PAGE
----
• B. Shedlock, “Low Rumblings of the Tracks: The Too-Slow Process of Gender Mainstreaming by the United Nations High Commissioner for Refugees (UNHCR),” vol. 2 (2009).
  • N. Band, “Tangled Up in Blue (Tape): The Overlapping Responsibilities of the International Court of Justice and the United Nations Security Council,” vol. 1 (2008).
  • K. Petrelius, “Democratization in the Congo: A Lost Cause or a Reasonable Ambition?” vol. 1 (2008).
Student Honors Theses

Our majors have researched, written and successfully defended thought-provoking senior honors theses under close faculty supervision.  Here is a sample of students’ projects for the last 10 years.

  • H. Bonilla, (2016) “The handling of unaccompanied minors entering the United States from Mexico and the northern Triangle Region.”
  • Rastelli (2016) “The dragon in the sea: a case study of Chinese foreign policy in the South China Sea.”
  • N. Elzarka (2015) “Militarization and incarceration in the ‘war on drugs’ and ‘war on terror’: connecting the prison-industrial complex and the military-industrial complex.”
  • K. Patel (2015) “From colony to country: models of decolonization and their application to post-conflict state building.”
  • E. Sheff (2015) “Power asymmetry, interstate cooperation, and riparian conflicts: explaining the U.S.-Mexico relationship over shared rivers”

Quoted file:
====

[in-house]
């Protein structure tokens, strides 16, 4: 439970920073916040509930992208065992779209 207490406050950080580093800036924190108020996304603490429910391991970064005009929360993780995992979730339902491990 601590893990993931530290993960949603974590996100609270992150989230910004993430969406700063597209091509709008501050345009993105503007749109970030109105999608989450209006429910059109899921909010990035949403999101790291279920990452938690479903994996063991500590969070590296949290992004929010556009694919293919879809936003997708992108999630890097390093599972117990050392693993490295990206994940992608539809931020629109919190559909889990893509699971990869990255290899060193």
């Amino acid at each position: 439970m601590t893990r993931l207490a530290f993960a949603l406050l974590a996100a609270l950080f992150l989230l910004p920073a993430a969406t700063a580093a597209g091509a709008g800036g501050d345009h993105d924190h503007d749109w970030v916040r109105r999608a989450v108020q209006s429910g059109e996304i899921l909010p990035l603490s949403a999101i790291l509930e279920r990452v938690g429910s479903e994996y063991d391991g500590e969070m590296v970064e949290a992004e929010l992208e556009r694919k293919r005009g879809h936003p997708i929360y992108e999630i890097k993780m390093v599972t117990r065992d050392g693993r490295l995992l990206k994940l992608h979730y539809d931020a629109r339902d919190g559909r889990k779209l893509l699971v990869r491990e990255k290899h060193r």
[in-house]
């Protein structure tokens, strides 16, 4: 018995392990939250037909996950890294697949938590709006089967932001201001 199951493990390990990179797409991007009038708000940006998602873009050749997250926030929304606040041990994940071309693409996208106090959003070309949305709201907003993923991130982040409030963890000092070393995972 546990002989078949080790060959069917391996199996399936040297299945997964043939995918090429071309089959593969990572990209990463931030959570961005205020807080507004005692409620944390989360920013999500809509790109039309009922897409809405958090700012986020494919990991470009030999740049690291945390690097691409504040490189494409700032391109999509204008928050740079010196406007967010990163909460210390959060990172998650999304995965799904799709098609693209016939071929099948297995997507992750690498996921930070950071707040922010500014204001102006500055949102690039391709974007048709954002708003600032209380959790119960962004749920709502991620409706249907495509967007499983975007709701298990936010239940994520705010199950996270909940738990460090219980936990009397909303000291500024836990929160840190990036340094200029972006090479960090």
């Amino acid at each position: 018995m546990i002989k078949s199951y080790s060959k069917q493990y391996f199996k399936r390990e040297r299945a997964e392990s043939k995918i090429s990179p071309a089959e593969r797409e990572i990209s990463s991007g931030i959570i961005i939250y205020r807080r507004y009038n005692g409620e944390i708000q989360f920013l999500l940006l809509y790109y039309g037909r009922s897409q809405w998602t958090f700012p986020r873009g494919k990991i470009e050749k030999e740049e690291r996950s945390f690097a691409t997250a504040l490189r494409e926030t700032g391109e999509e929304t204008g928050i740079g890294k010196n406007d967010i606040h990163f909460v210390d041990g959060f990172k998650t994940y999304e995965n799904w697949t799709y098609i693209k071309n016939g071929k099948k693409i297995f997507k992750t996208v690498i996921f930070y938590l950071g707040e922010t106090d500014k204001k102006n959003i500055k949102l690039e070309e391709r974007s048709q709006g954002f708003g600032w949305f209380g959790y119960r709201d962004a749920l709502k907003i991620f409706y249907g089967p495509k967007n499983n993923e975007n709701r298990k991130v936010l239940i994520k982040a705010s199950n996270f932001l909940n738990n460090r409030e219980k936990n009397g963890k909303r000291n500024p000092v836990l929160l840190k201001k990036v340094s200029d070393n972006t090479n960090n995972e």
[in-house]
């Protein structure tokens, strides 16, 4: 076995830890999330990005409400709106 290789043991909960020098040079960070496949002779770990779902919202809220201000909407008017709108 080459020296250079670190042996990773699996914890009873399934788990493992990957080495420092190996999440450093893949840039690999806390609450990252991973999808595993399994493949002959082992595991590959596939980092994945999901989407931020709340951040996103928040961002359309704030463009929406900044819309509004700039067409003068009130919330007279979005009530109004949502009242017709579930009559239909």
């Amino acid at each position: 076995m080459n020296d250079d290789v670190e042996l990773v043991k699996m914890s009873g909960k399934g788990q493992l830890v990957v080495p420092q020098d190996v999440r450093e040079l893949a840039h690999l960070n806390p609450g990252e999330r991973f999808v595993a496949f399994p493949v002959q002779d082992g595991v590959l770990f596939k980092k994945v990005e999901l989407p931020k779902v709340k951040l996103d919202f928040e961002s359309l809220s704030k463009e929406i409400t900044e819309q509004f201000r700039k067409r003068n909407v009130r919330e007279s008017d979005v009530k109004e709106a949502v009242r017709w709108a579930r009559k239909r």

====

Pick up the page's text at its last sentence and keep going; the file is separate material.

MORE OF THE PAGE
• M. Hooper (2014) “Beppe Grillo and the rise of the Five Stars Movement: an examination of M5S in the context of Italian populism”
  • S. Kerby (2014) “The private prison industry’s role in the immigration industrial complex”
  • Beye (2013) “Medicinal revival: analyzing the rise and fall of American support for the death penalty between 1960 and 1990”
  • S. Calderone (2013) “Understanding Russian Foreign Policy on Humanitarian Intervention”
  • F. Diallo (2013) “Gender mainstreaming in World Bank and IMF development policies in contemporary Senegal”
  • J. Hoffman (2013) “Do not pass go?: Teachers unions’ policy monopolies and evaluation and tenure reform in New York and New Jersey”
  • P. Horton (2013) “Understanding the costs: the macroeconomic effects of terrorism in Spain and the United Kingdom”
  • F. Barbosa (2012) “Crashing the party? : the rise, impact, and future of the Tea Party in American politics”
  • L. Ferguson (2012) “From the virtual to reality: Egypt, social media, and the #Tahrir uprising”
  • M. Robbins (2011) “What role for economic, social and cultural rights in peace building? : an analysis of human rights priorities in peace building assistance to the Occupied Palestinian Territories”
  • J. Wamble (2011) “Breaching the barrier: unpacking the effects of interracial friendships on attitudes toward immigration”
  • Shedlock (2009) “Protecting protraction: reproducing refugee marginalization in a globalized world”
  • Cramer (2008) “Realigning presidential elections : Strom Thurmond and the new Republican South”
  • S. Gorenstein (2008) “Talkin’ ’bout my generation : analyzing the high youth voter turnout of the 1972 and 2008 presidential elections through a generational perspective”
  • J. Marsico (2007) “A Reagan revolution? : questioning the occurrence of critical realignment in the 1980 election”
  • Weingrod (2007) “‘The righteousness of the path we have chosen’: An examination of the Israeli Peace Now movement – 1978, 1982 and 2006”
  • Caragher (2006) “Crisis of presidential leadership: coercive diplomacy and US led intervention in Kosovo”